Evidence suggests higher levels of iron in pulmonary macrophages heightens the risk of infectious exacerbations.
A new report yielded fresh insights into the role of pulmonary iron in chronic obstructive pulmonary disease (COPD), suggesting that excess iron in pulmonary macrophages may increase the risk of recurrent airway infection.
Writing in the journal Respiratory Research, corresponding author Terence Ho, MD, of McMaster University in Canada, and colleagues explained that while iron is an essential nutrient, an overabundance of iron can be harmful.
Some evidence has suggested iron plays a role in the pathogenesis of lung disease, the investigators said, although how exactly that happens has yet to be thoroughly explored.
Ho and colleagues wanted to better understand the mechanisms behind iron sequestration in pulmonary macrophages, and then to analyze how macrophage iron-loading affected immune response. Furthermore, they wondered whether sputum hemosiderin index (SHI) could be predictive of infectious COPD exacerbations.
The authors enrolled 56 patients in their prospective study, of whom 49 completed the 1-year observation period required. The authors took serum and sputum samples from patients and performed real-time quantitative polymerase chain reaction of sputum cells from some of the patients and healthy controls. They conducted experiments on cell line-derived and sputum macrophages. Some of those experiments included the use of exogenous interleukin-6 (IL-6) and hepcidin. Among the responses traced by the researchers were the uptake and killing of bacteria based on iron-loading level.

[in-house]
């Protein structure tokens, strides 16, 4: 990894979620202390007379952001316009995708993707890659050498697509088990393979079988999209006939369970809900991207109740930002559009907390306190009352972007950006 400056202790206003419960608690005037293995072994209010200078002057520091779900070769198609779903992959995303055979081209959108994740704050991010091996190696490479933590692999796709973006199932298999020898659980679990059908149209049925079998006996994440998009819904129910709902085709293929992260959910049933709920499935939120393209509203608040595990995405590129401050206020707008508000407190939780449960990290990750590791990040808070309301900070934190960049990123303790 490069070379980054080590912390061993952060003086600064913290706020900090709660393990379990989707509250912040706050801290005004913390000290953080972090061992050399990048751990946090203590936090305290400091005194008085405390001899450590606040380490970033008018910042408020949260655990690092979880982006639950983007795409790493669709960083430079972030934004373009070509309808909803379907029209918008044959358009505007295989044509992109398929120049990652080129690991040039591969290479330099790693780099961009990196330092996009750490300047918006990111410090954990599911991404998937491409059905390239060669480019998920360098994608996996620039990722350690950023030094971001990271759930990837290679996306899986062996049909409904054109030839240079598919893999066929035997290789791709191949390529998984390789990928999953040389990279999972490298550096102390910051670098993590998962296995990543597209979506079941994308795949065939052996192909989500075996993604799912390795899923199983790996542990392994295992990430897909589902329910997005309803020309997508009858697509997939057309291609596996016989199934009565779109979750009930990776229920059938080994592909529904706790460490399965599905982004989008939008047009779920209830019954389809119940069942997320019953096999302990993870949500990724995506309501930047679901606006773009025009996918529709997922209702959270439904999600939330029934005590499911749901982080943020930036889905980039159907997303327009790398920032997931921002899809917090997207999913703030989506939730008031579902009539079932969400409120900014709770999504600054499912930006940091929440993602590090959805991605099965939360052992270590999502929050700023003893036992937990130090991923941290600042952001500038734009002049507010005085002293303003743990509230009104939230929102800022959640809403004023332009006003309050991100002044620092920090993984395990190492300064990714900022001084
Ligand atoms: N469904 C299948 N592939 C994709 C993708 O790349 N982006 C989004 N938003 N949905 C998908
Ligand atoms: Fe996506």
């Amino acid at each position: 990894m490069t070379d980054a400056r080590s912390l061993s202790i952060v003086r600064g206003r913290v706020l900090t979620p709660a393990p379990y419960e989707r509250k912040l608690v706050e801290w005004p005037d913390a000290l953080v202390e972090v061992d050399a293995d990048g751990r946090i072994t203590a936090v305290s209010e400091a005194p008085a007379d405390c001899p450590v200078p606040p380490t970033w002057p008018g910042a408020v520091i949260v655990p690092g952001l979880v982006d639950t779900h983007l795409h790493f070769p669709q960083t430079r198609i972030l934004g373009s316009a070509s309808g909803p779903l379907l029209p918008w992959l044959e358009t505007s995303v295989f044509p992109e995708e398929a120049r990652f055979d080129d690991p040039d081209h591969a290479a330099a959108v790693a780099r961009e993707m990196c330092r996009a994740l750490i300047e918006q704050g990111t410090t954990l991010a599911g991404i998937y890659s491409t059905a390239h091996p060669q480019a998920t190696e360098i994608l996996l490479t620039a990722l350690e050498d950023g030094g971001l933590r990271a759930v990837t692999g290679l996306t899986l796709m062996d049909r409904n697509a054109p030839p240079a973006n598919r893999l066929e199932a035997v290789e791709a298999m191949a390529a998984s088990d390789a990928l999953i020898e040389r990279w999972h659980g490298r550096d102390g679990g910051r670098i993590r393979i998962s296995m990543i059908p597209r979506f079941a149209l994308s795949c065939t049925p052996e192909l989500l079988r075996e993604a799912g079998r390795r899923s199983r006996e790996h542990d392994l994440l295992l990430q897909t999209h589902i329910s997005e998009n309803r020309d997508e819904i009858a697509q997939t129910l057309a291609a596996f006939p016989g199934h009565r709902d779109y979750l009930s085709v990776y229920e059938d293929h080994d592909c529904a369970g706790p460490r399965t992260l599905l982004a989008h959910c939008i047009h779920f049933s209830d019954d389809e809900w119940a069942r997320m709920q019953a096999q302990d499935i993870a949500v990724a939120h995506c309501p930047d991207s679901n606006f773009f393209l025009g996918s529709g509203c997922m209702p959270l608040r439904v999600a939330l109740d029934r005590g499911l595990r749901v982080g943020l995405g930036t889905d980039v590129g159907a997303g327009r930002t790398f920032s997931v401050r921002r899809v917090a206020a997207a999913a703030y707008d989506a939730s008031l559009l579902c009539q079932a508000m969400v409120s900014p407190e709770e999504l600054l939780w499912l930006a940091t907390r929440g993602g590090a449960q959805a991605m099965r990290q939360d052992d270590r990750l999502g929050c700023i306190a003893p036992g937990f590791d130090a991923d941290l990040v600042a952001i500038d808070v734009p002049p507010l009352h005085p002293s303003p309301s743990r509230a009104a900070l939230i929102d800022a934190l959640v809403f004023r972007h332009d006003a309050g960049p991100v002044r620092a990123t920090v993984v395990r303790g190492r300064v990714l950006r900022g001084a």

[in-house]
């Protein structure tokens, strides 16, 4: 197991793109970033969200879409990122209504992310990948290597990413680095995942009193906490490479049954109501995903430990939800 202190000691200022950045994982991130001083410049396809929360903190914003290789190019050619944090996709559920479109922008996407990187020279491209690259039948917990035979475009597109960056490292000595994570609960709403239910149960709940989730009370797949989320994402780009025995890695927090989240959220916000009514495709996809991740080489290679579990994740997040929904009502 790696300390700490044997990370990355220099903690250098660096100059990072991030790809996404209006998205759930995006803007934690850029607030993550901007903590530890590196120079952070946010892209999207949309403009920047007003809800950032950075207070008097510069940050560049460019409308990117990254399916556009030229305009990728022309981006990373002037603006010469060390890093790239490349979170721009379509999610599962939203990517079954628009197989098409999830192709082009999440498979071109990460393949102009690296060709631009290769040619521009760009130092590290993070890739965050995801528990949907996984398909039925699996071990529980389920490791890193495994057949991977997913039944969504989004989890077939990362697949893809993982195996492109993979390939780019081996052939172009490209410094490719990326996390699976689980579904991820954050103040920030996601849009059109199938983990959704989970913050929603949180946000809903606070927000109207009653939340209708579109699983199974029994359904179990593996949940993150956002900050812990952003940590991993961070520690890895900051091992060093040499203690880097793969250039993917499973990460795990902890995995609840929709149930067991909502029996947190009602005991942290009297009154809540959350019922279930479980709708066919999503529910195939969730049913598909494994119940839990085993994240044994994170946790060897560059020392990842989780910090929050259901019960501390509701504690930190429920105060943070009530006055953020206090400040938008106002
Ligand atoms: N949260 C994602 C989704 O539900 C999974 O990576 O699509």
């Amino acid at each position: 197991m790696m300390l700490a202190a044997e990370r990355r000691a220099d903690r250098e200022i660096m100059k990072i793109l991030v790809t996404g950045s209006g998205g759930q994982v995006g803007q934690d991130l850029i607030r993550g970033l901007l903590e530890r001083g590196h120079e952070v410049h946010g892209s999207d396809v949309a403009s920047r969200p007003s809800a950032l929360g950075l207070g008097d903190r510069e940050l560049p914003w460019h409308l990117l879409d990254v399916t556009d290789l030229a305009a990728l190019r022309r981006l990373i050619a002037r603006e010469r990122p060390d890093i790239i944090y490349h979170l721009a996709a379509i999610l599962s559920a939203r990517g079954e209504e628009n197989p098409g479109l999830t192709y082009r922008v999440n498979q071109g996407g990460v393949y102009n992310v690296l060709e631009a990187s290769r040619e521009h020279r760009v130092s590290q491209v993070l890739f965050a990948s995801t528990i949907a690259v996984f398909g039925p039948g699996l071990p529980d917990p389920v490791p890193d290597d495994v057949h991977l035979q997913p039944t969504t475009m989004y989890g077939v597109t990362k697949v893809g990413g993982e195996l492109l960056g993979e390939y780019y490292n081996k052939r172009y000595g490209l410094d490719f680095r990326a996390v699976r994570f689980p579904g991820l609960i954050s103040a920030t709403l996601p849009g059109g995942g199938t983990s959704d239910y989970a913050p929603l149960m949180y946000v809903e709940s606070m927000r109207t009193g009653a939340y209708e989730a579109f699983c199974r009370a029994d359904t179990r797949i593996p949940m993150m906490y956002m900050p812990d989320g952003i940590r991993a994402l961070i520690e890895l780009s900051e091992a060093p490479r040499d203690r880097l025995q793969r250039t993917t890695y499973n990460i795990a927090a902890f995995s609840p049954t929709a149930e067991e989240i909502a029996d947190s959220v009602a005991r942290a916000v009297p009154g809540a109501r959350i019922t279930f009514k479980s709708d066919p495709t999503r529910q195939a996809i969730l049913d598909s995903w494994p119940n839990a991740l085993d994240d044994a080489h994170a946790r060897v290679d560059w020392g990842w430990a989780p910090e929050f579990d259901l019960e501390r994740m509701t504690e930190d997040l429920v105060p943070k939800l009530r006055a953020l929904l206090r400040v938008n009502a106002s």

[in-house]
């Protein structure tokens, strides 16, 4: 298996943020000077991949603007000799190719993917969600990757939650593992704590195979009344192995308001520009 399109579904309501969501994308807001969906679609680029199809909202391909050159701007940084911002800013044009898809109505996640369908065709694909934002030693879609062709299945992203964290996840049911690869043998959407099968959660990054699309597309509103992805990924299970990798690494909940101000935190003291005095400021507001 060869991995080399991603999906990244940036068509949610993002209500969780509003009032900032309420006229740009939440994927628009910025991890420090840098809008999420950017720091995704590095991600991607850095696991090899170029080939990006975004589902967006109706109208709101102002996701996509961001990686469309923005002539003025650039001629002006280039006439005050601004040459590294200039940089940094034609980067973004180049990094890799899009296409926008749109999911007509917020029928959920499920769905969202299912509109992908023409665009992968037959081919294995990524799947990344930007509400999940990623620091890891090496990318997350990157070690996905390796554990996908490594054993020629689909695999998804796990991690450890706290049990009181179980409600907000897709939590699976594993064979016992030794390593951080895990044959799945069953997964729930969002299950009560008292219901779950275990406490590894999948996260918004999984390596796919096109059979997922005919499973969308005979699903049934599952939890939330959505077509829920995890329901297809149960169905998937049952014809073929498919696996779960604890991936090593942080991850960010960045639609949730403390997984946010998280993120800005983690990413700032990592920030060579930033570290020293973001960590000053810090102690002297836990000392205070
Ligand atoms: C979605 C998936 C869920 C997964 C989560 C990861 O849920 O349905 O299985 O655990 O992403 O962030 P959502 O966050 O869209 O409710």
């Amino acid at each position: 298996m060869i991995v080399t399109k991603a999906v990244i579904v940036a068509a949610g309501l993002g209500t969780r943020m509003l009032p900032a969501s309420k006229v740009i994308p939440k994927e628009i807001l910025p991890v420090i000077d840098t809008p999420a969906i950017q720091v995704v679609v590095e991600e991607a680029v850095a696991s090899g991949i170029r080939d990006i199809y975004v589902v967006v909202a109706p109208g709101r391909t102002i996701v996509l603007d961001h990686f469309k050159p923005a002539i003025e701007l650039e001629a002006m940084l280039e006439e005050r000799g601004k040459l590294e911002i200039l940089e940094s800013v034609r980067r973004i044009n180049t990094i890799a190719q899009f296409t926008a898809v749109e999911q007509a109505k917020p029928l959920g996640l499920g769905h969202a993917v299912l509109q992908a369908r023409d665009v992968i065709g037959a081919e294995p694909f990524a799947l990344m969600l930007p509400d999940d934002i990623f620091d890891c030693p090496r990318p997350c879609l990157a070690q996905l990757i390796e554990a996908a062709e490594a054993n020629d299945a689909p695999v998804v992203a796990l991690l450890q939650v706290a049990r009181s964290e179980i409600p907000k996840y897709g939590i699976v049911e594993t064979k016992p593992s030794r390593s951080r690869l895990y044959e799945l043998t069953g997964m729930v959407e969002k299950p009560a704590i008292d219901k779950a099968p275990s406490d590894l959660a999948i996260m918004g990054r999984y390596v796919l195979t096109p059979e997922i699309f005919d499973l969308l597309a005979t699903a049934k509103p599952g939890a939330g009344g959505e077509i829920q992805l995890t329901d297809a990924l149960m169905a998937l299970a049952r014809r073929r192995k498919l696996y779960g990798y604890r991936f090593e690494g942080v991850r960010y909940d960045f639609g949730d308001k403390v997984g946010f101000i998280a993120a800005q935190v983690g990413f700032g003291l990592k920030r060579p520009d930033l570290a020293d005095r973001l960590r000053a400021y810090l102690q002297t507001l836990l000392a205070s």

On the mechanistic front, the authors said IL-6 and hepcidin both appeared to play a role in iron sequestration, although they said the former appears to have a hepcidin-independent mechanism.
While they conducted the mechanistic analysis, the investigators prospectively monitored patients with COPD to track infectious exacerbations. They found that sputum macrophage iron content following an exacerbation was predictive of future infective acute exacerbations of COPD (AECOPD).
“During AECOPD, free sputum iron increased, and after the exacerbation resolved, free sputum iron decreased with a concomitant increase in SHI, suggestive of active pulmonary macrophage iron sequestration,” Ho and colleagues said. “It is plausible that in those individuals with an increase in IL-6 associated with AECOPD, the iron sequestration process initiates and ultimately leads to elevated SHI detected after the exacerbation event.”
They said the data appeared to suggest that elevated sputum macrophage iron impairs macrophage immune function, making the patient more susceptible to infective acute exacerbations.
The authors said their findings align with previous research suggesting increases in SHI correlated with increased exacerbation risk in COPD. Another study showed that patients with higher levels of iron in bronchoalveolar lavage fluid were associated with an increased incidence of exacerbations.
The authors said their findings were subject to limitations, including the small sample size. They added that less severe exacerbations—those not requiring emergency care or hospitalization—were not captured by the study.
Nonetheless, the investigators said their data suggest excess iron has a relationship with the risk of COPD exacerbation.
“Further research is required to fully understand the mechanisms of pulmonary iron sequestration in health and disease, and to determine if airway iron could be a target for therapeutic intervention,” they concluded.
Ho T, Nichols M, Nair G, et al. Iron in airway macrophages and infective exacerbations of chronic obstructive pulmonary disease. Respir Res. Published online January 12, 2022. doi:10.1186/s12931-022-01929-7